March 3, 2020

Products create the barrier, not the person

"In other words, disability is a conflict between someone’s functional capability and the world we have constructed. In this social view of disability, it is the product that creates the barrier, not the person, just as design is at fault when a site has poor usability."‍

<p-lg>This struck me because as a society I feel we look at people with disabilities as if they are "missing" something. Sure, maybe they're missing an arm, sight, or certain cognitive abilities, but they aren't any less of a person. And maybe it's our products that are only making their disability more obvious.<p-lg>

<p-lg>What more magical experience could there be for an experience designer than to effectively "take away" someone's disability?<p-lg>

<p-lg>After the release of online grocery pickup at Walmart, we received (and continue) to receive emails and feedback about how this is happening. The funny thing is that I don't thing we were "aiming" at helping people in wheelchairs who struggle to get in the store to do their grocery shopping. We were mostly aiming at busy families (who may also struggle to get to the store and bring their kids along), but online grocery pickup and delivery has made everyone's lives better. I think that's pretty cool.‍<p-lg>

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Products create the barrier, not the person

ux design
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March 3, 2020

What’s a Rich Text element?

The rich text element allows you to create and format headings, paragraphs, blockquotes, images, and video all in one place instead of having to add and format them individually. Just double-click and easily create content.

Static and dynamic content editing

A rich text element can be used with static or dynamic content. For static content, just drop it into any page and begin editing. For dynamic content, add a rich text field to any collection and then connect a rich text element to that field in the settings panel. Voila!

How to customize formatting for each rich text

Headings, paragraphs, blockquotes, figures, images, and figure captions can all be styled after a class is added to the rich text element using the "When inside of" nested selector system.

Lorem ipsum dolor sit amet, consectetur adipiscing elit. Suspendisse varius enim in eros elementum tristique. Duis cursus, mi quis viverra ornare, eros dolor interdum nulla, ut commodo diam libero vitae erat. Aenean faucibus nibh et justo cursus id rutrum lorem imperdiet. Nunc ut sem vitae risus tristique posuere.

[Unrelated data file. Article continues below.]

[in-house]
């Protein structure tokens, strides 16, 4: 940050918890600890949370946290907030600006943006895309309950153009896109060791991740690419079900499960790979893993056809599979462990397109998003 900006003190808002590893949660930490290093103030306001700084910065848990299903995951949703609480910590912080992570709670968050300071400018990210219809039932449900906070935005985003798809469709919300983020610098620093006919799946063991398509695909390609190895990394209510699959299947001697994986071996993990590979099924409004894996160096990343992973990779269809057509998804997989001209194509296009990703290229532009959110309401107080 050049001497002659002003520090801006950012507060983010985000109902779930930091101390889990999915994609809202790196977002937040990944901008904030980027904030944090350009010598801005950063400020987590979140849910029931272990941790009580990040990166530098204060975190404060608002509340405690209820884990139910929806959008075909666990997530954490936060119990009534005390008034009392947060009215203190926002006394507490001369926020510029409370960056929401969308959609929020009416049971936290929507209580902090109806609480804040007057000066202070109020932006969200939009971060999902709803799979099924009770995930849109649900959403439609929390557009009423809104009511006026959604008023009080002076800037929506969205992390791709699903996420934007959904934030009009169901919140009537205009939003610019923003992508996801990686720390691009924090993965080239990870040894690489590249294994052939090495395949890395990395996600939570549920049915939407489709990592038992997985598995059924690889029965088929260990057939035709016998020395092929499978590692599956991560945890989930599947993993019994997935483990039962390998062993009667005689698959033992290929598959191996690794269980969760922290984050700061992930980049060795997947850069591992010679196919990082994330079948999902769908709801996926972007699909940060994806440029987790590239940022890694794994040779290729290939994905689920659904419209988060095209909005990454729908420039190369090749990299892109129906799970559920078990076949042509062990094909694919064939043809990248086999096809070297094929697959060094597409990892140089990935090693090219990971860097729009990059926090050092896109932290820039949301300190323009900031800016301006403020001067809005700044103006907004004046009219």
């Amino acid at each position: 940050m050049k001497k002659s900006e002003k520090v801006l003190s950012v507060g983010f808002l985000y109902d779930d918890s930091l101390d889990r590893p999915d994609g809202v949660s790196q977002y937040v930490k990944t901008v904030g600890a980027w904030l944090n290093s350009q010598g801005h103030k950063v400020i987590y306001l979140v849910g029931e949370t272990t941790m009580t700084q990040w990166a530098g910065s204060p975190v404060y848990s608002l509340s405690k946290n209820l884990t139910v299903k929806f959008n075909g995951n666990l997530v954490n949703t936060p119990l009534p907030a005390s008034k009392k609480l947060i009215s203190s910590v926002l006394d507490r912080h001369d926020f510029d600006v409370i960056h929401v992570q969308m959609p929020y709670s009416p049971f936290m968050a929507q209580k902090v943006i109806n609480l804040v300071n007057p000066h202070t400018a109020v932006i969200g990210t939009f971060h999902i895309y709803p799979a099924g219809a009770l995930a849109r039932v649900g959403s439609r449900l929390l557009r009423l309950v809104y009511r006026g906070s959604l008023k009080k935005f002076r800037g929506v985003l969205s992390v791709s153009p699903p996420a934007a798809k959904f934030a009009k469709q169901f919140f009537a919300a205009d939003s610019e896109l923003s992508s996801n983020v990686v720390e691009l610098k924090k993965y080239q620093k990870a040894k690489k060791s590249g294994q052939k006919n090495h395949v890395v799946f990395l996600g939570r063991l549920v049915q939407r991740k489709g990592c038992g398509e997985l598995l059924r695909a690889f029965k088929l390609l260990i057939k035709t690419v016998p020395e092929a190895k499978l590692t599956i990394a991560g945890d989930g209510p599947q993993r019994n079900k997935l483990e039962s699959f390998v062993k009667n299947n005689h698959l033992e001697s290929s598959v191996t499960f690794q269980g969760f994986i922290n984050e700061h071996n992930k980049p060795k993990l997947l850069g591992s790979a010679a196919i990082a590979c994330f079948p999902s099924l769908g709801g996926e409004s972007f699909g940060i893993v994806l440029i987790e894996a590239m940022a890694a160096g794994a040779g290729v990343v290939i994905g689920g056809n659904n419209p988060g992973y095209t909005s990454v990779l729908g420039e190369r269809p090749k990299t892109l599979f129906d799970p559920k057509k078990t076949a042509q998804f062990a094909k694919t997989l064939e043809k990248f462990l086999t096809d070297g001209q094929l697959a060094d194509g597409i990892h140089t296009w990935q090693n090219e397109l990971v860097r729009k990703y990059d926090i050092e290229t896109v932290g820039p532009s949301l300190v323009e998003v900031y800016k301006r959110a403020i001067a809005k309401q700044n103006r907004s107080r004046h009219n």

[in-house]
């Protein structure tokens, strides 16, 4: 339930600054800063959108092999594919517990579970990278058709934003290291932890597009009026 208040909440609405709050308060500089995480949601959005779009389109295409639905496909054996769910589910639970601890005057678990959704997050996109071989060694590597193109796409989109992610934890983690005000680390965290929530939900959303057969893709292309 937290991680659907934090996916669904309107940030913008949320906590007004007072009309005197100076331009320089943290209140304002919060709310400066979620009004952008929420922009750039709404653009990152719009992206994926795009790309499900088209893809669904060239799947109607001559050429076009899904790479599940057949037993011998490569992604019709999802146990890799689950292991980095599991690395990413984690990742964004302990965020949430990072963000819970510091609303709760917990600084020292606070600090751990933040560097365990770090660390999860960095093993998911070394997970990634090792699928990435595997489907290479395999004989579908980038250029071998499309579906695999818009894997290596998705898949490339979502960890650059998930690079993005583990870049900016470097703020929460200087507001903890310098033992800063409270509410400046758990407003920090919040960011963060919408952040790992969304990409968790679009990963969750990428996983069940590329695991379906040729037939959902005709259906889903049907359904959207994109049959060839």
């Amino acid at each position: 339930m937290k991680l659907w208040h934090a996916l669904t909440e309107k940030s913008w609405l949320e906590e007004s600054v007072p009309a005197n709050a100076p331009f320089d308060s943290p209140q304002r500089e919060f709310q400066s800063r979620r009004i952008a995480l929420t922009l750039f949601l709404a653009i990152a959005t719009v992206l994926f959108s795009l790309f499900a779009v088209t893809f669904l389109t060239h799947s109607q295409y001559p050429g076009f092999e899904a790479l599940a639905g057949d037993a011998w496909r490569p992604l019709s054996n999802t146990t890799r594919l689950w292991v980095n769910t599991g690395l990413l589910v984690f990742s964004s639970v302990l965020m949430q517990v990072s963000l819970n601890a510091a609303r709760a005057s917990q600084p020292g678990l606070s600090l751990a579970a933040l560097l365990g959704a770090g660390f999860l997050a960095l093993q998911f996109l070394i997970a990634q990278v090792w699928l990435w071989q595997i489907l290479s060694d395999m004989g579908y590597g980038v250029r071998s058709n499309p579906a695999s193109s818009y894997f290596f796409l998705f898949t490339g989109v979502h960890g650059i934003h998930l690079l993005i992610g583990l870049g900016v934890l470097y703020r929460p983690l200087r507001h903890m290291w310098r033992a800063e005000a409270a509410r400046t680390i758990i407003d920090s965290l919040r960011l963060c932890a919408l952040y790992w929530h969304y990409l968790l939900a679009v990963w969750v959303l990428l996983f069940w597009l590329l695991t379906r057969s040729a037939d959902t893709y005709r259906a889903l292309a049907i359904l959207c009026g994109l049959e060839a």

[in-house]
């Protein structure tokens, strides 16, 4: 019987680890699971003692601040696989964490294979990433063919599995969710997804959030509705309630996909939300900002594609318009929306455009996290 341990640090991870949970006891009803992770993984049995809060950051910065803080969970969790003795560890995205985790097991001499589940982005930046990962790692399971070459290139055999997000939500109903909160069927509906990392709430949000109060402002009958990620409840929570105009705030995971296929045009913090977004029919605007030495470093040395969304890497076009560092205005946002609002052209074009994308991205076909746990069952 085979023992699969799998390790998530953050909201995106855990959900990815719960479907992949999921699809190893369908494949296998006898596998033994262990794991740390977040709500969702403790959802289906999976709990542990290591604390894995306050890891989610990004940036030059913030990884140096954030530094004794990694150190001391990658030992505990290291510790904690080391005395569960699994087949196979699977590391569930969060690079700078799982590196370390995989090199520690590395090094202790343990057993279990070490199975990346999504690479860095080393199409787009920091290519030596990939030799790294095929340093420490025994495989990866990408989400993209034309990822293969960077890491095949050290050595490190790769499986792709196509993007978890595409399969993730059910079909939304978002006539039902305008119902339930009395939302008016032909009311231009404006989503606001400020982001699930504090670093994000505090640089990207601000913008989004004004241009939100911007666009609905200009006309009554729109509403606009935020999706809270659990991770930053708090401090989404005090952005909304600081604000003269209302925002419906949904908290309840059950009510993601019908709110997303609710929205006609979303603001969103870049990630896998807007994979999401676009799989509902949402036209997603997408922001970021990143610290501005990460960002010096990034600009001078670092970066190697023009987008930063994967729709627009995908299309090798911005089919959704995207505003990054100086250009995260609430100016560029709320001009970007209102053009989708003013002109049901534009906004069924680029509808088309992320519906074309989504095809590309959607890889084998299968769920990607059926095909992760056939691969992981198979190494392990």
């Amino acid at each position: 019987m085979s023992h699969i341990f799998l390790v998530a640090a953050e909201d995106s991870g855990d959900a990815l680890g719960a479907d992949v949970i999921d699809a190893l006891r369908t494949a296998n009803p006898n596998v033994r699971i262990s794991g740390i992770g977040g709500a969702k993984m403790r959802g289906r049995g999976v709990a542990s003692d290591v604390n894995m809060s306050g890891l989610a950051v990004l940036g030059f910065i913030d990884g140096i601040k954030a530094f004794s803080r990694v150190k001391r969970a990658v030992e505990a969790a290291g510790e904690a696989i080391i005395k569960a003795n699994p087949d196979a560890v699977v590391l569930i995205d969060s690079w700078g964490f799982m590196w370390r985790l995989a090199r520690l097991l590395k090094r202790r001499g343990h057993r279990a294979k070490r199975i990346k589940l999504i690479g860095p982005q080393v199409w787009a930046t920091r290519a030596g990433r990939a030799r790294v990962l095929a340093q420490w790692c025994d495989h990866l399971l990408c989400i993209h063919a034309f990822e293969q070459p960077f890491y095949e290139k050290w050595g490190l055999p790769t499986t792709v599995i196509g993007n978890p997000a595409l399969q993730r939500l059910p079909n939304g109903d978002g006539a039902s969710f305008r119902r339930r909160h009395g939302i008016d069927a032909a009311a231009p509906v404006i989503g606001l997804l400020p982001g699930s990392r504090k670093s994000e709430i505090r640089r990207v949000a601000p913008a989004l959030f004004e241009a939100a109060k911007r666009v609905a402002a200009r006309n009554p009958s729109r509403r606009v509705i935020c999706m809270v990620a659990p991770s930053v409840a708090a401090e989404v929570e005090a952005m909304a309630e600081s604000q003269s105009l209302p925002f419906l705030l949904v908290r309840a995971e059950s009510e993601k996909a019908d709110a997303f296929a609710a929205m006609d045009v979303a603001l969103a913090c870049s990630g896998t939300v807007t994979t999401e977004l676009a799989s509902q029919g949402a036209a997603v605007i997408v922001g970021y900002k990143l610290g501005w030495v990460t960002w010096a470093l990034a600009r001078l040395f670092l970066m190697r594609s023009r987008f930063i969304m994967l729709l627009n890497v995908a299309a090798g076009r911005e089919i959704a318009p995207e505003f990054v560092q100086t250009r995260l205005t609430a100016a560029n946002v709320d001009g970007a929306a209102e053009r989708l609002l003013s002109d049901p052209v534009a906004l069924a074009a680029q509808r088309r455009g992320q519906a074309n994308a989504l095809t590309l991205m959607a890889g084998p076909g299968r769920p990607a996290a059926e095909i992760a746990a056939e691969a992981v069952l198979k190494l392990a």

"In other words, disability is a conflict between someone’s functional capability and the world we have constructed. In this social view of disability, it is the product that creates the barrier, not the person, just as design is at fault when a site has poor usability."‍

<p-lg>This struck me because as a society I feel we look at people with disabilities as if they are "missing" something. Sure, maybe they're missing an arm, sight, or certain cognitive abilities, but they aren't any less of a person. And maybe it's our products that are only making their disability more obvious.<p-lg>

<p-lg>What more magical experience could there be for an experience designer than to effectively "take away" someone's disability?<p-lg>

<p-lg>After the release of online grocery pickup at Walmart, we received (and continue) to receive emails and feedback about how this is happening. The funny thing is that I don't thing we were "aiming" at helping people in wheelchairs who struggle to get in the store to do their grocery shopping. We were mostly aiming at busy families (who may also struggle to get to the store and bring their kids along), but online grocery pickup and delivery has made everyone's lives better. I think that's pretty cool.‍<p-lg>

March 3, 2020

Products create the barrier, not the person

ux design
"In other words, disability is a conflict between someone’s functional capability and the world we have constructed. In this social view of disability, it is the product that creates the barrier, not the person, just as design is at fault when a site has poor usability."‍

<p-lg>This struck me because as a society I feel we look at people with disabilities as if they are "missing" something. Sure, maybe they're missing an arm, sight, or certain cognitive abilities, but they aren't any less of a person. And maybe it's our products that are only making their disability more obvious.<p-lg>

<p-lg>What more magical experience could there be for an experience designer than to effectively "take away" someone's disability?<p-lg>

<p-lg>After the release of online grocery pickup at Walmart, we received (and continue) to receive emails and feedback about how this is happening. The funny thing is that I don't thing we were "aiming" at helping people in wheelchairs who struggle to get in the store to do their grocery shopping. We were mostly aiming at busy families (who may also struggle to get to the store and bring their kids along), but online grocery pickup and delivery has made everyone's lives better. I think that's pretty cool.‍<p-lg>